Your child's first visit to the dentist should be enjoyable. Children are not born with a fear of the dentist however, they can fear the unknown. Our office makes sure to use gentle, non-frightening words to describe each treatment. We do our best to ensure that you and your child feel at ease the moment you enter our office. The more we inform you about the first visit, the better you will feel.
The American Academy of Pediactric Dentistry recommends...
By your childs first birthday they should have had a visit to the dentist. It is important for your child's new teeth (erupting at six and twelve months of age) recieve appropriate dental care. This ensures proper oral hygiene habits right from the beginning.
Getting to know your teeth can be fun!
When New Teeth Arrive
Within six to twelve months your child's first primary or baby teeth will start erupting, and will go on until about age three. During this process your child's gums will be sore and tender. To help ease the discomfort, we suggest that you soothe the gums using a clean wet finger or cool, wet cloth across them. Teething rings are also available for your child. You can expect a total of 20 primary teeth when your child has finished teething.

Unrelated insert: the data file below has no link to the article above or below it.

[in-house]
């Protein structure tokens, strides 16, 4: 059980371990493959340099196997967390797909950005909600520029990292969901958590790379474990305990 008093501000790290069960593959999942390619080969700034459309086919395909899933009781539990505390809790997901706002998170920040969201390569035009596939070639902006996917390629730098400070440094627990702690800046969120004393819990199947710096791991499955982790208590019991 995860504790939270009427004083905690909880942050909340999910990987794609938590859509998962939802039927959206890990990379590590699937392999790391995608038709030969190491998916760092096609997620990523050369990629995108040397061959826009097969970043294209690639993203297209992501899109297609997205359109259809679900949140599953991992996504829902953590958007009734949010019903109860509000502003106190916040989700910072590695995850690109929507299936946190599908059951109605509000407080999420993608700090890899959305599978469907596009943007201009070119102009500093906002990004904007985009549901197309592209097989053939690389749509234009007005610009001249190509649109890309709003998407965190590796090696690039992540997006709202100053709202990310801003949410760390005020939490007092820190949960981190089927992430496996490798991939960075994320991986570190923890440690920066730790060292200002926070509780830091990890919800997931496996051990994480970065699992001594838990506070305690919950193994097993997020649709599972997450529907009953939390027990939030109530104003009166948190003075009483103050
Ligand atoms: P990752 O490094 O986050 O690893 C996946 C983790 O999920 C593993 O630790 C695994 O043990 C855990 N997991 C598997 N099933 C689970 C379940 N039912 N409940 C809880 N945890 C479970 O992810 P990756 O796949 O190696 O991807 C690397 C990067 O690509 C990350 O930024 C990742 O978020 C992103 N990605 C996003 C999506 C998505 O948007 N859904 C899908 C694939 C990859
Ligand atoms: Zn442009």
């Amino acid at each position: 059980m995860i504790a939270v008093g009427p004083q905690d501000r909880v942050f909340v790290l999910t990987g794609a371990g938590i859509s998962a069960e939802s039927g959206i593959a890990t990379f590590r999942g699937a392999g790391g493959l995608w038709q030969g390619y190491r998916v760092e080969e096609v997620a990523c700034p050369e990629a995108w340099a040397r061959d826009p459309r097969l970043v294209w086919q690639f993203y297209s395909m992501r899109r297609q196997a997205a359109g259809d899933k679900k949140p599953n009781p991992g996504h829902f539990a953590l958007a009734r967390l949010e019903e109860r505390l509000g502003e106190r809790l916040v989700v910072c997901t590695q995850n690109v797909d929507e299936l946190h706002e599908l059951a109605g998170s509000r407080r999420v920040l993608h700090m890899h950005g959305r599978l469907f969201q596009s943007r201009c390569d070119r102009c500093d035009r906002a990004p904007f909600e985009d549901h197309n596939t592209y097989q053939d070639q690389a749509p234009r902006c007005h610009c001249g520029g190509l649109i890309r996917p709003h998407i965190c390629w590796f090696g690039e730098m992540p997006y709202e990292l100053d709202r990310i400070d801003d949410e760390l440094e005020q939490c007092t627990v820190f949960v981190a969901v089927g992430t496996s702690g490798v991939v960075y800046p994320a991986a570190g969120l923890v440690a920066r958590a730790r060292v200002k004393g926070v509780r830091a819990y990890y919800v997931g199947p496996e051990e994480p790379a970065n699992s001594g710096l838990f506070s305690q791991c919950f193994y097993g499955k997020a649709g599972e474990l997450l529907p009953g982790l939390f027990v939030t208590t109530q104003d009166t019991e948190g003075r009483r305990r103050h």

Your childs baby teeth will fall out at various times through their childhood. At age six adult teeth will begin to erupt, and will continue until age 21. Adults have 28 permanent teeth (32, including wisdom teeth).
Adopting Healthy Oral Hygiene Habits
Be sure to examine your child's teeth during the erupting process. You will want to look for lines and discoloration that may be caused by decay. Keep in mind that sugary foods and liquids can attack a baby tooth, so make sure our child is brushing after every meal. For optimal health we recommend brushing four times a day: after breakfast, after lunch, after dinner, and at bedtime.
Brushing teeth should be fun for the child. At the sign of the first primary tooth the parent should use a soft bristled brush and a pea size amount of toothpaste. For children under the age of two, fluoride toothpaste should not be used unless directed by a doctor. We suggest teaching proper tooth brushing procedures with your child.
Flossing is also important to good oral hygiene habits, your dentist will discuss the correct time to begin flossing. If you notice signs of tooth decay please contact your dentist right away.
Preventing Tooth Decay With Regular Checkups
When sugars are left in your mouth it turns into acid, which can break down your teeth and causes tooth decay. Tooth decay in children is a high risk simply because they do not practice good oral hygiene habits. Regular denatl visits along with proper brushing and flossing habits help keep tooth decay away.
Your child should visit the dentist every six months for regular cleanings and checkups. Along with the cleanings fluoride treatments are recommended for optimal tooth strength. Tooth sealants are also recommended because they "seal" the crevices and grooves in your childs teeth, preventing decay from forming. Sealants can last for several years but ill be monitered at your child's checkups.